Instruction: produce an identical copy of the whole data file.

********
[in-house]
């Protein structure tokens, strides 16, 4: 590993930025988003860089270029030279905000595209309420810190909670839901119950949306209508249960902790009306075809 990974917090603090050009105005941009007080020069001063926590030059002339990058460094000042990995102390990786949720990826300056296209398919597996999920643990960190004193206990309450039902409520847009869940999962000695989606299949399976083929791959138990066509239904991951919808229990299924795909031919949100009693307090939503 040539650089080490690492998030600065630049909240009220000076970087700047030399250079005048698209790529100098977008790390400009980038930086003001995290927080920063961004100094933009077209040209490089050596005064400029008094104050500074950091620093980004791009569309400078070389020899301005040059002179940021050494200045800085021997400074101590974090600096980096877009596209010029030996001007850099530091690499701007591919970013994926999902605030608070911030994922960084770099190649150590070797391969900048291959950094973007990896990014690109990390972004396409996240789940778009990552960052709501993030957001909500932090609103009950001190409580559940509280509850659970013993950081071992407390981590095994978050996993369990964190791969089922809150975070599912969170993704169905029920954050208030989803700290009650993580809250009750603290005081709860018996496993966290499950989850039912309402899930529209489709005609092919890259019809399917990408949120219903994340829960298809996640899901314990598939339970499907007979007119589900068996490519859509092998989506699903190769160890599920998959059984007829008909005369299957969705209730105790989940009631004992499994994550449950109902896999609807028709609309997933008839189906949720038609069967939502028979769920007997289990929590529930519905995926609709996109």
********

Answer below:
[in-house]
């Protein structure tokens, strides 16, 4: 590993930025988003860089270029030279905000595209309420810190909670839901119950949306209508249960902790009306075809 990974917090603090050009105005941009007080020069001063926590030059002339990058460094000042990995102390990786949720990826300056296209398919597996999920643990960190004193206990309450039902409520847009869940999962000695989606299949399976083929791959138990066509239904991951919808229990299924795909031919949100009693307090939503 040539650089080490690492998030600065630049909240009220000076970087700047030399250079005048698209790529100098977008790390400009980038930086003001995290927080920063961004100094933009077209040209490089050596005064400029008094104050500074950091620093980004791009569309400078070389020899301005040059002179940021050494200045800085021997400074101590974090600096980096877009596209010029030996001007850099530091690499701007591919970013994926999902605030608070911030994922960084770099190649150590070797391969900048291959950094973007990896990014690109990390972004396409996240789940778009990552960052709501993030957001909500932090609103009950001190409580559940509280509850659970013993950081071992407390981590095994978050996993369990964190791969089922809150975070599912969170993704169905029920954050208030989803700290009650993580809250009750603290005081709860018996496993966290499950989850039912309402899930529209489709005609092919890259019809399917990408949120219903994340829960298809996640899901314990598939339970499907007979007119589900068996490519859509092998989506699903190769160890599920998959059984007829008909005369299957969705209730105790989940009631004992499994994550449950109902896999609807028709609309997933008839189906949720038609069967939502028979769920007997289990929590529930519905995926609709996109």